MAY 2016


One of the casualties of the decision by Americans to short-change our children's education is an understanding and appreciation of science. As a society we have gone from support and veneration of of this important discipline to a wide-spread rejection of science itself and of the knowledge it generates. One of the most compelling proofs of this phenomenon is the reduction in the percentage of college degrees in the "STEM" (science, technology, engineering and mathematics) disciplines over the past few decades. The sad fact is that the US can, most likely, no longer claim leadership in these important fields. We are, as a nation, scientifically illiterate.

As a result we are now institutionally unable to understand, appreciate and support science education and practice. Our media do a generally miserable job in making science understandable and accessible. They present headlines and precious little else. Almost never are we presented with information on the implications of scientific studies or how to make changes in our personal and professional practices in response to what scientists are telling us.

The most notable example of this is the incredible lack of informed debate and exploration of the decades of scientific work that makeup our library of global warming data. This topic, vital to every living human being, is marginalized and misrepresented for reasons that have nothing to do with the facts. The ulitimate expression of this phenomenon is the fact that we now have a person who is the nominee of the Republican Party for president of the United States who has said, many times, that global warming is a plot by the Chinese to destroy our manufacturing industries. The scary thing is that he could win.


The good news is that one of the world's premier scientific associations, the Union of Concerned Scientists, has tackled this problem head-on. The thousands of members of this group, are almost all actively studying the changes now occurring in our global climate, have created a clear, concise and scientifically irrefutable way for us all to understand what is actually happening. For example, here are a few examples of what they say about a simple but profound question:

"How much is the planet heating up?
1.7 degrees is actually a significant amount.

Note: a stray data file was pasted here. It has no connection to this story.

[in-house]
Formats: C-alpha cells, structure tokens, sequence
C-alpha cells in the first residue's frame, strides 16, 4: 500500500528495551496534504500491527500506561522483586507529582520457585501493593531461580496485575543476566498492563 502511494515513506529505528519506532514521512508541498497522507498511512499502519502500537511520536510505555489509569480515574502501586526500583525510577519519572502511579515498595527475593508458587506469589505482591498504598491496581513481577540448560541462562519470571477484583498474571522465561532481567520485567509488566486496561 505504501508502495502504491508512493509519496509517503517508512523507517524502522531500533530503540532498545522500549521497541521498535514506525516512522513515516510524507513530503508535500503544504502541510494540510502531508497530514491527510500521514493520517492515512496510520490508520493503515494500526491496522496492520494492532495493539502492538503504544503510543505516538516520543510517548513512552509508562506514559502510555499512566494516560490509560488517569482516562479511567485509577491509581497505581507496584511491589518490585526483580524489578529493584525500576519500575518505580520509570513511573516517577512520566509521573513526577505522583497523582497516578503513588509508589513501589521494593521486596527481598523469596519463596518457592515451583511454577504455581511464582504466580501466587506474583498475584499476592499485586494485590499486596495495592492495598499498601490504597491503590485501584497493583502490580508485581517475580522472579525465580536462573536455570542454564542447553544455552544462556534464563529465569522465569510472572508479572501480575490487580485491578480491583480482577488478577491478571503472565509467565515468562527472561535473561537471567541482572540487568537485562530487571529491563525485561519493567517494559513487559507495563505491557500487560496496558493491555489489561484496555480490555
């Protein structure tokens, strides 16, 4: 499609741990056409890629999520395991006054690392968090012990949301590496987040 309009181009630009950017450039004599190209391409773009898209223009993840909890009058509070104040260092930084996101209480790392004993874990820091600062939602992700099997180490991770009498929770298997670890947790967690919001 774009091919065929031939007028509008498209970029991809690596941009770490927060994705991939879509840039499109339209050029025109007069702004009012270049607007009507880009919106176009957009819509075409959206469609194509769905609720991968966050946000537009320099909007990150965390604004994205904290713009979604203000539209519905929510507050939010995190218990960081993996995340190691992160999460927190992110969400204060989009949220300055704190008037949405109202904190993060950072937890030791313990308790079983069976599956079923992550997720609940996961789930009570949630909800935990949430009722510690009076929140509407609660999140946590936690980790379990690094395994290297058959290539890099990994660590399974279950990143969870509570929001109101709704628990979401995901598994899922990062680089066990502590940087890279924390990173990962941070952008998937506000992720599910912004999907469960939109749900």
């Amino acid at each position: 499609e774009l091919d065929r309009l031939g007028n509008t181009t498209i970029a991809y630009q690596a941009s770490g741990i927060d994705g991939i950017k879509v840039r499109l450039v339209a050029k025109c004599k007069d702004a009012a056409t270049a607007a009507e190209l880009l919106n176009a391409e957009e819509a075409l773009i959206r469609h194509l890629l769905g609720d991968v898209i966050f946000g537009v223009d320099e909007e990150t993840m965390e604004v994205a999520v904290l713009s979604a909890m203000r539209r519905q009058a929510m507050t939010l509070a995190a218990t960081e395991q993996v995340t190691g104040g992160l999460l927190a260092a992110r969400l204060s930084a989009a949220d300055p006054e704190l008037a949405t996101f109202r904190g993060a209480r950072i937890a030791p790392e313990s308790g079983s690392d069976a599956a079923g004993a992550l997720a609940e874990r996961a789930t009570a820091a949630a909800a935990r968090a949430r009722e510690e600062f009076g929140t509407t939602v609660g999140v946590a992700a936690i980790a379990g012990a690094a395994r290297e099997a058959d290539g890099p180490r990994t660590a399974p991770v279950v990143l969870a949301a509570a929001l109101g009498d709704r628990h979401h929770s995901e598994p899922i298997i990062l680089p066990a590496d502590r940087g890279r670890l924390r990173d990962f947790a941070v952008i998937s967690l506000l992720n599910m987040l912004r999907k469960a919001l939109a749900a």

As of October 2015, the Earth had warmed by about 1.7 degrees Fahrenheit since 1880, when records begin at a global scale. That figure includes the surface of the ocean. The warming is greater over land, and greater still in the Arctic and parts of Antarctica.

The number may sound low, but as an average over the surface of an entire planet, it is actually high, which explains why much of the world's land ice is starting to melt and the oceans are rising at an accelerating pace. The heat accumulating in the Earth because of human emissions is roughly equal to the heat that would be released by 400,000 Hiroshima atomic bombs exploding across the planet every day.

Scientists believe most and probably all of the warming since 1950 was caused by the human release of greenhouse gases. If emissions continue unchecked, they say the global warming could ultimately exceed 8 degrees Fahrenheit, which would transform the planet and undermine its capacity to support a large human population."

"Is there anything I can do?
Fly less, drive less, waste less.

You can reduce your own carbon footprint in lots of simple ways, and most of them will save you money. You can plug leaks in your home insulation to save power, install a smart thermostat, switch to more efficient light bulbs, turn off the lights in any room where you are not using them, drive fewer miles by consolidating trips or taking public transit, waste less food, and eat less meat.

Perhaps the biggest single thing individuals can do on their own is to take fewer airplane trips; just one or two fewer plane rides per year can save as much in emissions as all the other actions combined. If you want to be at the cutting edge, you can look at buying an electric or hybrid car, putting solar panels on your roof, or both.

If you want to offset your emissions, you can buy certificates, with the money going to projects that protect forests, capture greenhouse gases and so forth. Some airlines sell these to offset emissions from their flights, and after some scandals in the early days, they started to scrutinize the projects closely, so the offsets can now be bought in good conscience. You can also buy offset certificates in a private marketplace, from companies such as TerraPass in San Francisco that follow strict rules set up by the state of California; some people even give these as holiday gifts. Yet another way: In states that allow you to choose your own electricity supplier, you can often elect to buy green electricity; you pay slightly more, with the money going into a fund that helps finance projects like wind farms. In the end, though, experts do not believe the needed transformation in the energy system can happen without strong state and national policies. So speaking up and exercising your rights as a citizen matters as much as anything else you can do."

This worldwide consortium of climate scientists has done an excellent job of reducing this complex problem to an easily understandable format. We can help by making sure that as many of our friends, family members, fellow students and others have a chance to see and learn from this "simplified science." To view, download and distribute this presentation we can go to Short Answers To Hard Questions About Climate Change" as reported by the New York Times.

For an excellent selection global warming videos check the results of a Google search for "Global Warming Videos."